Duis, PhD at 925-256-4400 and Caroline Johnson, PhD at
510-843-2005 are both neuropsychologist and highly respected
in the field.
Our family has recently changed our medical coverage to Kaiser,
Oakland, and we are looking for someone there--a psychiatrist,
developmental pediatrician, or other, to evaluate our 10 year
old son for Asperger's syndrome, and hopefully, to begin a
treatment plan. He has many of the classic symptoms and we're
hoping an evaluation will start him on the help he needs.
My son was diagnosed by Dr. Russell Rieff at SF Kaiser, but
that was 11 years ago and their procedure may be different
now. Also, unless things have changed, Kaiser will diagnose
but not provide a treatment plan. If you plan to receive
special education services through your school district, they
may require an evaluation by their own staff.
You might try one of the neurologists such as Dr. Jean Hayward or
pediatrician Dr. Mangravite. Both out of Oakland. However, I would
referring to the Regional Center of the East Bay. 383-1200 and ask to
child assessed. Regional Center provides services for the
population. They can assess him and it is no cost to you. However,
period does take awhile. Children's Hospital can also diagnose. Try
Dr. Watchel or
any of the other developmental pediatricians. Good luck. (PS: My
preference would be to
go to a private developmental pediatrician or Regional Center). Go to
Center Website - rceb.org for more information about their services
I would recommend checking out Autism Treatment Center of America
and the Son-Rise program, regardless of what pediatrician you
choose. ABA is the therapy of choice lately, but its effects (in
my opinion) aren't often maintained for very long, and the
program can be abrasive. Son-Rise, on the other hand, is
completely catered to your child's needs, and incorporates the
parents as the child's most important resources. Best of luck.
- Seen Son-Rise work!
I've read the previous recommendations on the website, but they
are several years old and we're hoping for an update. We're
looking for a really excellent neuropsychologist to do testing
for possible Asperger's in our 4 y.o. Prefer Contra Costa but
will go as far as SF. Hoping to find someone who gives
concrete and constructive ideas for assisting the child and
family with coping and maximizing quality of life. Preferably
someone gentle and good with small children. Thanks in advance.
M. Alex Peterson at Children's Hospital has a great reputation.
We used Clare Ames-Klein in Lafayette and found her very
thorough and helpful. My daughter looked forward to her visits
with her which was great.
I recommend the Children's Hospital Oakland Neuropsych Assessment
Service, where my son was tested (another diagnosis).
Kristin Gross did the eval and was excellent.
I also know the work of Alex Peterson and Corina Grandison,
and would recommend them highly as well.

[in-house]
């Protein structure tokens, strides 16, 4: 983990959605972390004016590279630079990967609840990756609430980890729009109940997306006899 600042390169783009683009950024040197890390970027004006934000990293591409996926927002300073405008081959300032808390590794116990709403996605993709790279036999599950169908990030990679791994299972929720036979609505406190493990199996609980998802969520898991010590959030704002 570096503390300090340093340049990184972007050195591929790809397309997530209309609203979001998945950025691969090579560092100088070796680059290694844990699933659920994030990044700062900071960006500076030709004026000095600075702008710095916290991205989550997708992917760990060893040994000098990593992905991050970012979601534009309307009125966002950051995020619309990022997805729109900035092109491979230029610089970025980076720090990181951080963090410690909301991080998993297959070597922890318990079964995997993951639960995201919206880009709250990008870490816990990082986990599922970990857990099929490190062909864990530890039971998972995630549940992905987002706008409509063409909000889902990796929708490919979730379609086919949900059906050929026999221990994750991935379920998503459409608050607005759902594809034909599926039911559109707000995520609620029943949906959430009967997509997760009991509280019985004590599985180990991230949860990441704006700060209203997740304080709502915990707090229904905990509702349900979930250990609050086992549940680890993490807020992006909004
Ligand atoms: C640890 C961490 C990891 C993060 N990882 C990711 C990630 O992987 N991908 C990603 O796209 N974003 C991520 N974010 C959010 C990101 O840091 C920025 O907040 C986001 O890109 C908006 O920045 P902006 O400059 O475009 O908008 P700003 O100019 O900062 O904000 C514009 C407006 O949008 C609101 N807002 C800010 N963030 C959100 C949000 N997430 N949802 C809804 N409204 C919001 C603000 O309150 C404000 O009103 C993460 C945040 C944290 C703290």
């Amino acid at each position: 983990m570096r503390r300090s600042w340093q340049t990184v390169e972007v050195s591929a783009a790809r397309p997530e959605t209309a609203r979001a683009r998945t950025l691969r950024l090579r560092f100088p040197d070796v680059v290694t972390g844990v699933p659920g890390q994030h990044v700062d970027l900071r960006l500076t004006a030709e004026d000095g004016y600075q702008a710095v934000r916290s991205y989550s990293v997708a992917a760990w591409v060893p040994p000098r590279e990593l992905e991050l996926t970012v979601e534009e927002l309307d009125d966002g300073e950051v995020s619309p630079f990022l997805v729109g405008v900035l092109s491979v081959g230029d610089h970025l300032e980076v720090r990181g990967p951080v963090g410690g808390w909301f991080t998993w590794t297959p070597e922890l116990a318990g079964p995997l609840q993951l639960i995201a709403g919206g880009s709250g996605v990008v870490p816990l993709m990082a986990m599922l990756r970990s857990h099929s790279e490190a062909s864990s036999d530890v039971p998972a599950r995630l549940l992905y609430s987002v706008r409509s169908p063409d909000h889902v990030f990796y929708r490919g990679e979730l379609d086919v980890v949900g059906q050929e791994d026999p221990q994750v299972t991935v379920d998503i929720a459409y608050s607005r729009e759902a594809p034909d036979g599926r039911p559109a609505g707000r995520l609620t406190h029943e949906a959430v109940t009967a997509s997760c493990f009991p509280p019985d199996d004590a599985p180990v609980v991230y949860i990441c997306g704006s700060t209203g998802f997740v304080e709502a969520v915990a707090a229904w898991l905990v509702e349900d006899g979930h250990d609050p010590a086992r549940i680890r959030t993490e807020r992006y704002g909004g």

Treatment & Resources
My four year old child was recently diagnosed with Asperger
Syndrome. He currently receives weekly one on one sessions
with a child therapist as well as weekly structured play
sessions. We are considering additional speech and OT therapy.
I heard that intense ABA therapy works well for moderate to
severely autistic children. However I want to hear from
parents and professional who works with high
How beneficial is ABA therapy for improving social skills in
If it is beneficial, what's the typical number of hours per
week of therapy to really make an impact? (I've heard of
moderately autistic kids receiving 25-40 hours/week). I know
every child is different as is mine. Would really appreciate
your honest feedback. Thank you.
ABA can be a tricky thing with a child who is mildly on the
spectrum because it can be very rigid and repetitive.
However, ABA is not your only option and there are several
other methods that would put more emphasis on social skills.
(Floortime is the only one I can think of right now).
Whichever way you go, though, the success of the program is
going to depend on the skills of the service provider. You
can learn to do it yourself or you can hire an agency to do
it for you. My son has high functioning autism, not
Aspergers, and we used BIA (www.bia4autism.org) They are
ABA-based but are very flexible with their approach; they
called it ''the whatever works method,'' and the flexibility
of their program was hugely successful for my child. Our
program started when my son was 3 1/2 and ended 2 years
later when he started Kindergarten. It was 15 hours/week and
there was never a break; no vacations, no days off more than
one or two in a row. He was almost completely nonverbal when
they started and the results were instantaneous. Hope that
helps! Feel free to contact me directly if you'd like more info.
Instead of ABA, I would look at RDI (Relationship
Development Intervention), which mirrors typical child
development. You can get more info at RdiConnect.com
Are you under the care of a developmental pediatrician or a
psychologist who can give you guidance based on your child's
individual needs? It's good to have a ''big picture'' health
provider who can point you in the right direction. I'm
planning on taking my son to Susan Johnson, a developmental
ped in Colfax (youandyourchildshealth.org). We currently
see a well-respected developmental ped, but I need a new
Hope this helps!
Does anyone have good resources for a 5 year old child with